Starbucks announced in a memo this week that it will no longer require that its employees be vaccinated against the coronavirus after the Supreme Court rejected Democrat President Joe Biden’s vaccine mandate for large private businesses.
Starbucks Chief Operating Officer John Culver said, “We respect the court’s ruling and will comply.”
“In Tuesday’s memo, Culver said the company continues to strongly encourage vaccinations and booster shots,” the Associated Press reported. “The company also told workers on Tuesday that they shouldn’t wear cloth masks to work, and should instead use medical-grade surgical masks.”
The move comes after Starbucks said during the first week of January that it was going to require all of its U.S. workers to get vaccinated.
General Electric announced last week that it was also suspending its coronavirus vaccine or test requirement following the Supreme Court ruling.
“The maker of jet engines, wind turbines and medical scanners confirmed the decision Friday via email,” Bloomberg News reported. “GE is the first major company to announce a halt after the court’s decision Thursday to block the centerpiece of President Joe Biden’s push to boost Covid-19 vaccinations.”
The Daily Wire reported last week that the ruling by the Supreme Court was a major victory for the mandate’s critics, including The Daily Wire which sued the Biden administration in November. The Daily Wire and others appealed to the Supreme Court to block the order after the Sixth Circuit lifted a stay put in place by the Fifth Circuit.
“OSHA’s COVID–19 Vaccination and Testing; Emergency Temporary Standard, 86 Fed. Reg. 61402, is stayed pending disposition of the applicants’ petitions for review in the United States Court of Appeals for the Sixth Circuit and disposition of the applicants’ petitions for writs of certiorari, if such writs are timely sought. Should the petitions for writs of certiorari be denied, this order shall terminate automatically. In the event the petitions for writs of certiorari are granted, the order shall terminate upon the sending down of the judgment of this Court,” the court concluded in a 6-3 decision.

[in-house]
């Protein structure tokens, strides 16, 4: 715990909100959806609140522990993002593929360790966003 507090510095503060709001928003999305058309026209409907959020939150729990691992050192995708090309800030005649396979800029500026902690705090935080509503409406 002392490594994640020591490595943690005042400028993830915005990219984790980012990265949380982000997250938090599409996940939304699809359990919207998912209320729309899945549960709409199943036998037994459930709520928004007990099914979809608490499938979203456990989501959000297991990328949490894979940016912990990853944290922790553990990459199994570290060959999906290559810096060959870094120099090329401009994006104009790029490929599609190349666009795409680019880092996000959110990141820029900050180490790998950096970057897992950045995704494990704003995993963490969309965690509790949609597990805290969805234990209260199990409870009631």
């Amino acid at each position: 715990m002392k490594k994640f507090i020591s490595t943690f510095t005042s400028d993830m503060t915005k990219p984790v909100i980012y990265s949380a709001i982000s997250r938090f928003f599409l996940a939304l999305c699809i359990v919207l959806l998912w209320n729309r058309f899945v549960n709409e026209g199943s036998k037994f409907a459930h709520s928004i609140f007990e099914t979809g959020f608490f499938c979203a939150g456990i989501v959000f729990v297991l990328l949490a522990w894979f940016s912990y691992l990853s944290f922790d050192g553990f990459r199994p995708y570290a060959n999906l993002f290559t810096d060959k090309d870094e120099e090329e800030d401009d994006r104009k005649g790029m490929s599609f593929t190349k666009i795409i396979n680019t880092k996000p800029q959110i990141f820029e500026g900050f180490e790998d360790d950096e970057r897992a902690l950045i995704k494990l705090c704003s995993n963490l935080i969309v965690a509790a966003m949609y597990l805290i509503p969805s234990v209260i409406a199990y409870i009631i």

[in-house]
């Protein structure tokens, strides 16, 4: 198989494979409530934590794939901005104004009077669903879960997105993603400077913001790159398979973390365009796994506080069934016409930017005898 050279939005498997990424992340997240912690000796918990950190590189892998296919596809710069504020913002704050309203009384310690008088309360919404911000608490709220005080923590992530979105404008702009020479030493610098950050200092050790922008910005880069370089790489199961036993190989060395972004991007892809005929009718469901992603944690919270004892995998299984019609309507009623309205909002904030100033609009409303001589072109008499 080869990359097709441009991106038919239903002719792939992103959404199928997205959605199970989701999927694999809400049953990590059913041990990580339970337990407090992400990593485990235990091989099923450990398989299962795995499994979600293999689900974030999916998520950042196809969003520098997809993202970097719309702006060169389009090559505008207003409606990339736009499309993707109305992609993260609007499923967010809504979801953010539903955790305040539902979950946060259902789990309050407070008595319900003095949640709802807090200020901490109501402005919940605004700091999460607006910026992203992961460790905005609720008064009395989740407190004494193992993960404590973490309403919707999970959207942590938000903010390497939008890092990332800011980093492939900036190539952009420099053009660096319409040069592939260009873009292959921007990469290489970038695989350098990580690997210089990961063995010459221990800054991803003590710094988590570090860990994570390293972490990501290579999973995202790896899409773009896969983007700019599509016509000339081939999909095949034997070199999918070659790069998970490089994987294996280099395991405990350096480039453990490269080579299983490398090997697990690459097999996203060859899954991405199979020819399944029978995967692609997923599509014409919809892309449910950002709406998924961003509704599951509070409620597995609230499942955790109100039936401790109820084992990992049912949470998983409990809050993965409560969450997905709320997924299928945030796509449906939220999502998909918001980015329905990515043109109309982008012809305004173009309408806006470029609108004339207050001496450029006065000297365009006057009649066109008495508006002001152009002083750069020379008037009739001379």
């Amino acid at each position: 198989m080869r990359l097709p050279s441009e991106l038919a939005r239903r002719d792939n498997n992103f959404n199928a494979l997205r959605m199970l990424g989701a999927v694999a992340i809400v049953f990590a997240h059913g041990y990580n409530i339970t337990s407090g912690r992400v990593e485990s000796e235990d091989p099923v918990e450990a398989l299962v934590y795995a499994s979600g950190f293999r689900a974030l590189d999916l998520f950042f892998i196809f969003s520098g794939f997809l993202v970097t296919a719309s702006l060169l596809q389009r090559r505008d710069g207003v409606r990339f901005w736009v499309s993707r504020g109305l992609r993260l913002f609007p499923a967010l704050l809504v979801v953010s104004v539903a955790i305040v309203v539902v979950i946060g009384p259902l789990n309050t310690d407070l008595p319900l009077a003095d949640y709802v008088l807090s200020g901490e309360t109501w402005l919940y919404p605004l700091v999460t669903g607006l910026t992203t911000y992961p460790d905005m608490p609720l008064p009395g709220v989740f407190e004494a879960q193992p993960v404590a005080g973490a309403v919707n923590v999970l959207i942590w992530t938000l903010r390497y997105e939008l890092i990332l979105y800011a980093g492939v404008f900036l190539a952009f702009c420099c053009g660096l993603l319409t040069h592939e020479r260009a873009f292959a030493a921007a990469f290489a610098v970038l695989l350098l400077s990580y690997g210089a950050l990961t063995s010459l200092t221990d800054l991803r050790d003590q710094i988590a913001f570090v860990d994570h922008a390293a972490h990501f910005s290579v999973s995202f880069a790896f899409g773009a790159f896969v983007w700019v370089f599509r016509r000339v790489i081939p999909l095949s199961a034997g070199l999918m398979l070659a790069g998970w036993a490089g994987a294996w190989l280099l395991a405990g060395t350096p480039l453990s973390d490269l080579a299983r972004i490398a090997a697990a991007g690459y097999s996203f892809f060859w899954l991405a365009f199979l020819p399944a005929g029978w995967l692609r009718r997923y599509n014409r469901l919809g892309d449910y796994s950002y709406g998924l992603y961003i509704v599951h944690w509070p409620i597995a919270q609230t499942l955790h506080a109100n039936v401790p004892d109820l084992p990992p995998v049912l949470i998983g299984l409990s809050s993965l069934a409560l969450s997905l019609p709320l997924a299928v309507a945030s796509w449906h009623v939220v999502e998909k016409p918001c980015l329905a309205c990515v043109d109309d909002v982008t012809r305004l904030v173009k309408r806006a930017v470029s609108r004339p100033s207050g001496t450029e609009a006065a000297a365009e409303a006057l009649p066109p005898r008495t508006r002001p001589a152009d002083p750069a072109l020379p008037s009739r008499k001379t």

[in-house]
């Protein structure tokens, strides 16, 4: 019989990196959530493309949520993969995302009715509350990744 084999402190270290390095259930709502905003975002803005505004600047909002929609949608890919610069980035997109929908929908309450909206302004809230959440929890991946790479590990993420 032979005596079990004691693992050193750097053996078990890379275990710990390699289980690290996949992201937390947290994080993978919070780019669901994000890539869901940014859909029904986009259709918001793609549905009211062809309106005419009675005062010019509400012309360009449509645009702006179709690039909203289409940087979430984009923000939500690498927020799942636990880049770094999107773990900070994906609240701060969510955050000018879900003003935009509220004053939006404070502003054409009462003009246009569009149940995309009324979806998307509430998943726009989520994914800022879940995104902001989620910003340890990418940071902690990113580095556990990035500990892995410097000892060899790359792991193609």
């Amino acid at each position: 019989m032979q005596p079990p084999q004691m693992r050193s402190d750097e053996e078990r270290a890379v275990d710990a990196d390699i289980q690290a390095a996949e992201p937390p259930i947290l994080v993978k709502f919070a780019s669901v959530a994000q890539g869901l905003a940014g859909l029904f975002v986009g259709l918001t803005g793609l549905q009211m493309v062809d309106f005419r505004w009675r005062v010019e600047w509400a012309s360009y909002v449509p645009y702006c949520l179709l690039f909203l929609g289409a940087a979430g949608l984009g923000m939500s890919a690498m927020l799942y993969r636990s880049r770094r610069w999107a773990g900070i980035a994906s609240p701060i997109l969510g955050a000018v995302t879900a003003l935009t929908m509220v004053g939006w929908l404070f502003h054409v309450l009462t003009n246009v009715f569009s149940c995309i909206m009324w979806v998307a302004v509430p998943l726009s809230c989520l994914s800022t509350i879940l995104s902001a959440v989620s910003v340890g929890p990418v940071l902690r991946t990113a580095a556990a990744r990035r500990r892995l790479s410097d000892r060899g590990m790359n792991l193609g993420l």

Biden released a statement yesterday following the ruling in which he urged private employers to implement their own vaccine requirements after the Supreme Court blocked his mandate on businesses with over 100 employees.
“I am disappointed that the Supreme Court has chosen to block common-sense life-saving requirements for employees at large businesses that were grounded squarely in both science and the law,” Biden said. “This emergency standard allowed employers to require vaccinations or to permit workers to refuse to be vaccinated, so long as they were tested once a week and wore a mask at work: a very modest burden.”
“As a result of the Court’s decision, it is now up to States and individual employers to determine whether to make their workplaces as safe as possible for employees, and whether their businesses will be safe for consumers during this pandemic by requiring employees to take the simple and effective step of getting vaccinated,” Biden continued. “The Court has ruled that my administration cannot use the authority granted to it by Congress to require this measure, but that does not stop me from using my voice as President to advocate for employers to do the right thing to protect Americans’ health and economy. I call on business leaders to immediately join those who have already stepped up – including one third of Fortune 100 companies – and institute vaccination requirements to protect their workers, customers, and communities.”
This report has been updated to include additional information.